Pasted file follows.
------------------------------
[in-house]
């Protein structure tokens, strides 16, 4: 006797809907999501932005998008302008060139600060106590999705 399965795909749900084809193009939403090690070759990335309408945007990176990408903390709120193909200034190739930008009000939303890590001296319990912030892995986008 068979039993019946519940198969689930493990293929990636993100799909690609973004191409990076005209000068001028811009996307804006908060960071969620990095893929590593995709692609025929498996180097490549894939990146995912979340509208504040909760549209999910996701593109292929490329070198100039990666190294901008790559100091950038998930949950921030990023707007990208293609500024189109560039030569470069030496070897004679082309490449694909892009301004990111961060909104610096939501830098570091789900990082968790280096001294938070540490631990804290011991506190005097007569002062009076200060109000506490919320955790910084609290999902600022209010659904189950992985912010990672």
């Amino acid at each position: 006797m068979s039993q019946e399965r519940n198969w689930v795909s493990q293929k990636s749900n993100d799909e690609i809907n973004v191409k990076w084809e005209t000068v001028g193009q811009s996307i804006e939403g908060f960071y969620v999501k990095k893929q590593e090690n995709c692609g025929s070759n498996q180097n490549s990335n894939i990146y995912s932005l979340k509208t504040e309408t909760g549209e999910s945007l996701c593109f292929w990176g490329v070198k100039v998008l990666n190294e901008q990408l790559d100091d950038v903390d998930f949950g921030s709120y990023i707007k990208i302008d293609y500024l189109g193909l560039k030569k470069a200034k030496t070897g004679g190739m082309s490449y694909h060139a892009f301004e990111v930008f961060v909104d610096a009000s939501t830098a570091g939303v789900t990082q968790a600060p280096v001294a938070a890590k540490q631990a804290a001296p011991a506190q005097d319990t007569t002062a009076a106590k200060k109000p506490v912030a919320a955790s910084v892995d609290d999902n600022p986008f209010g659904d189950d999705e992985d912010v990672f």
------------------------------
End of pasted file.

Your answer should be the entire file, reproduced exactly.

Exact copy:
[in-house]
């Protein structure tokens, strides 16, 4: 006797809907999501932005998008302008060139600060106590999705 399965795909749900084809193009939403090690070759990335309408945007990176990408903390709120193909200034190739930008009000939303890590001296319990912030892995986008 068979039993019946519940198969689930493990293929990636993100799909690609973004191409990076005209000068001028811009996307804006908060960071969620990095893929590593995709692609025929498996180097490549894939990146995912979340509208504040909760549209999910996701593109292929490329070198100039990666190294901008790559100091950038998930949950921030990023707007990208293609500024189109560039030569470069030496070897004679082309490449694909892009301004990111961060909104610096939501830098570091789900990082968790280096001294938070540490631990804290011991506190005097007569002062009076200060109000506490919320955790910084609290999902600022209010659904189950992985912010990672």
């Amino acid at each position: 006797m068979s039993q019946e399965r519940n198969w689930v795909s493990q293929k990636s749900n993100d799909e690609i809907n973004v191409k990076w084809e005209t000068v001028g193009q811009s996307i804006e939403g908060f960071y969620v999501k990095k893929q590593e090690n995709c692609g025929s070759n498996q180097n490549s990335n894939i990146y995912s932005l979340k509208t504040e309408t909760g549209e999910s945007l996701c593109f292929w990176g490329v070198k100039v998008l990666n190294e901008q990408l790559d100091d950038v903390d998930f949950g921030s709120y990023i707007k990208i302008d293609y500024l189109g193909l560039k030569k470069a200034k030496t070897g004679g190739m082309s490449y694909h060139a892009f301004e990111v930008f961060v909104d610096a009000s939501t830098a570091g939303v789900t990082q968790a600060p280096v001294a938070a890590k540490q631990a804290a001296p011991a506190q005097d319990t007569t002062a009076a106590k200060k109000p506490v912030a919320a955790s910084v892995d609290d999902n600022p986008f209010g659904d189950d999705e992985d912010v990672f």